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    Pressure Sensing FAQs

    What is Pressure?

    Pressure is defined as the force applied to the surface of an object or medium, per unit of area across which the force is being exerted. In mathematical terms, it is a function of the formula p = F/A, where p is pressure,** F** is (perpendicular) normal force, and A is the surface contact area.

    What are the Main Units of Pressure?

    Since 1971, the main SI unit for pressure is the pascal, usually written as Pa. Before this, it was standard for pressure to be given in newtons per metre squared. One pascal is equivalent to one newton per square metre (N/m2). Various other non-SI ways of indicating pressure are widely used across a diverse range of applications, with common variants including bar pressure and pounds per square inch (PSI).

    How Do You Test a Pressure Sensor?

    There are various ways to test different functions of a pressure sensor, some of which can be quite in-depth and demanding from a technical standpoint. You will generally require access to several other tools and devices, including a pressure fluke, multifunction voltage meter with suitable probes, power supply, breadboard, and wires or jumper cables.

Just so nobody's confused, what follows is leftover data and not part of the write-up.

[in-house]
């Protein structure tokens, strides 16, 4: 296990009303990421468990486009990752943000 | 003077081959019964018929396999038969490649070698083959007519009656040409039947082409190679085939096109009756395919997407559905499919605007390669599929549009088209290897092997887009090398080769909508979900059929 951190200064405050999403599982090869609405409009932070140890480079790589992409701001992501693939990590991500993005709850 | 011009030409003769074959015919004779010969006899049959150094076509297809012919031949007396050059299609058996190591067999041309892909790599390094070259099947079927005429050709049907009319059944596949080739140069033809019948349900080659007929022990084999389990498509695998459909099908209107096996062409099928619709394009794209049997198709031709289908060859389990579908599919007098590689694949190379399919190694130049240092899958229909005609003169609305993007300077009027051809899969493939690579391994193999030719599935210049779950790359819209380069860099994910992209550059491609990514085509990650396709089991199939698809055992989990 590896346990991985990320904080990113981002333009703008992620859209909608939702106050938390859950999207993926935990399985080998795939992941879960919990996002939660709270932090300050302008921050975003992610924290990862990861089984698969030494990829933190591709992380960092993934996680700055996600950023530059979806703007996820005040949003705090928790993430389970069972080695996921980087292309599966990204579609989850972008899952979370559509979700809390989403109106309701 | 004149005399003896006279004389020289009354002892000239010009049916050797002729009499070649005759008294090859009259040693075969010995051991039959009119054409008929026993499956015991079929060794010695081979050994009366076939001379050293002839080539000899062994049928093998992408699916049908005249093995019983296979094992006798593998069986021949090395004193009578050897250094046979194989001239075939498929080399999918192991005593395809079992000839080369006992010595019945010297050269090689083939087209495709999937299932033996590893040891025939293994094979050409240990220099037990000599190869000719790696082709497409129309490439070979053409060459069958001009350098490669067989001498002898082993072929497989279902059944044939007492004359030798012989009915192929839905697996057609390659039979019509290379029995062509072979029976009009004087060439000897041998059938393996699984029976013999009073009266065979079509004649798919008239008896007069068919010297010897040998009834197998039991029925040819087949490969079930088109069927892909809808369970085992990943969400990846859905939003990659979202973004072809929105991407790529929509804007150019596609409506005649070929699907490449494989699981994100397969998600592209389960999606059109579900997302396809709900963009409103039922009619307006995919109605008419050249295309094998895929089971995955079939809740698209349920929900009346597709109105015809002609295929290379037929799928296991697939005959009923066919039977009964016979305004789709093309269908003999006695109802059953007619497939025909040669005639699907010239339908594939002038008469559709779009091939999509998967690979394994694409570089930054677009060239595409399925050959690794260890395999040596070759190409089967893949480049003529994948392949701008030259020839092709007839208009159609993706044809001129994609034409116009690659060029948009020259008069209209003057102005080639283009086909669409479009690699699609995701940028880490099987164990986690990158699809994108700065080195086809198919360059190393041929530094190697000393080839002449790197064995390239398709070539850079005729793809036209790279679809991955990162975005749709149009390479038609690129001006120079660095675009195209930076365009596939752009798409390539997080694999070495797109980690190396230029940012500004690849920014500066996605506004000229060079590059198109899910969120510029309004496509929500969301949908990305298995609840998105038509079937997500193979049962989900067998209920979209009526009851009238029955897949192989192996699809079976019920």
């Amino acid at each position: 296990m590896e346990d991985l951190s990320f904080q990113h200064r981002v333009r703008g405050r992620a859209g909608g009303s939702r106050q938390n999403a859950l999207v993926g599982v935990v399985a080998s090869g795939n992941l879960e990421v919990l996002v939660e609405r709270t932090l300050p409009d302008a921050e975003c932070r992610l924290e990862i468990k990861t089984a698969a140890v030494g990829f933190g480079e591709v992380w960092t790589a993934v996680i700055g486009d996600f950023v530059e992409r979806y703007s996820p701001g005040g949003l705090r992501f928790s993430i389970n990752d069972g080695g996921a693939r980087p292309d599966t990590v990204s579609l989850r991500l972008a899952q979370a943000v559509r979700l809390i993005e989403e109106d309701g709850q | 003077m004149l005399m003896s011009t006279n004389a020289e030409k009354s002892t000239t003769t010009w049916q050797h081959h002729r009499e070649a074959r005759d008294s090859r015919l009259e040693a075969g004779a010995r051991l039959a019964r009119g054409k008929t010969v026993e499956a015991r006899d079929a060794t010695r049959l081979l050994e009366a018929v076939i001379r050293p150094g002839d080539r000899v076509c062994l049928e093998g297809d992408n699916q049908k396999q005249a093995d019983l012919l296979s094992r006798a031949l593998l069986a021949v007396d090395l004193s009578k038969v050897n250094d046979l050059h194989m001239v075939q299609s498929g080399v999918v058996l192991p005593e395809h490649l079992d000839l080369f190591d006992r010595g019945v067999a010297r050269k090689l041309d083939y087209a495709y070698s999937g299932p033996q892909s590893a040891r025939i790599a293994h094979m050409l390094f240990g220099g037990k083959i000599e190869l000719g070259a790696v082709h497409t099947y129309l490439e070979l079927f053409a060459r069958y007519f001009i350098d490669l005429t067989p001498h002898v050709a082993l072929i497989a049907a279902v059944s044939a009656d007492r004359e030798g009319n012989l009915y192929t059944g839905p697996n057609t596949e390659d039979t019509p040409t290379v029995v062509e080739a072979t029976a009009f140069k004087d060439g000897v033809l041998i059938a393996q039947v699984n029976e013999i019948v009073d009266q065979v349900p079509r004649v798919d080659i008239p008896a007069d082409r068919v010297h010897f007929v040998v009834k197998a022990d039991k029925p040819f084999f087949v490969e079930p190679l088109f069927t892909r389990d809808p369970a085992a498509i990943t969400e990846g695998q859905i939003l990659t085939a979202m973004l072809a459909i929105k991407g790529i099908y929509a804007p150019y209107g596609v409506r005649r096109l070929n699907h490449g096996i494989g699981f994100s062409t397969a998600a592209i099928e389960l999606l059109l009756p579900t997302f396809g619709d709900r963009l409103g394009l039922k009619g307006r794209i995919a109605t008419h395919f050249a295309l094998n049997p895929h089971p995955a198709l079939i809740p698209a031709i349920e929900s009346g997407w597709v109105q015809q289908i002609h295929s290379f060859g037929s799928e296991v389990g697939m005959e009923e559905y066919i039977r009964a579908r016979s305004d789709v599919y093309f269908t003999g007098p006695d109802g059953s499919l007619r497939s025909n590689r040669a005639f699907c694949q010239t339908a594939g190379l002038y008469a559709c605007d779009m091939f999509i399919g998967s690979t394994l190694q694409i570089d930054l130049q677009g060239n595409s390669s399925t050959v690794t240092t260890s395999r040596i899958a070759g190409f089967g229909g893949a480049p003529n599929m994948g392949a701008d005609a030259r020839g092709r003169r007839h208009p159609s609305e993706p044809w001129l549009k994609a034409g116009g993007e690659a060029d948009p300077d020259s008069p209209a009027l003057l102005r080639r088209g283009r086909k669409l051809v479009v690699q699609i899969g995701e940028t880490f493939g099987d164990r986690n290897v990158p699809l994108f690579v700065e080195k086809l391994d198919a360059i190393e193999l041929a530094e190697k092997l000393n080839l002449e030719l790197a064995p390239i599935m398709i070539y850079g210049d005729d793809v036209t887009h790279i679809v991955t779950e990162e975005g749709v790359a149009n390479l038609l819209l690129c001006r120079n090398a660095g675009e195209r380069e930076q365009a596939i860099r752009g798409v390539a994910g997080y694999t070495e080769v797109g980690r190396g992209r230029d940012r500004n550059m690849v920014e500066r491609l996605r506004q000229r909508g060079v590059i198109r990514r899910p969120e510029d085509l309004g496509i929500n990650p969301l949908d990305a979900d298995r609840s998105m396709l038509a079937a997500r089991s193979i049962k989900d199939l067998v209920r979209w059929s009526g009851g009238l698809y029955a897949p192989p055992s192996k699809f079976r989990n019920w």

The core approach to any comprehensive pressure sensor test should usually involve checking for the following four key things:

    • Basic function - ensuring the sensor outputs a voltage when it detects a pressure change
    • Accuracy - ensuring the same sensor outputs the same reading in response to the same pressure change
    • Consistency - ensuring multiple sensors all produce the identical outputs under identical conditions
    • Resolution - checking that a sensor meets its minimum rated requirements for detecting very small changes in pressure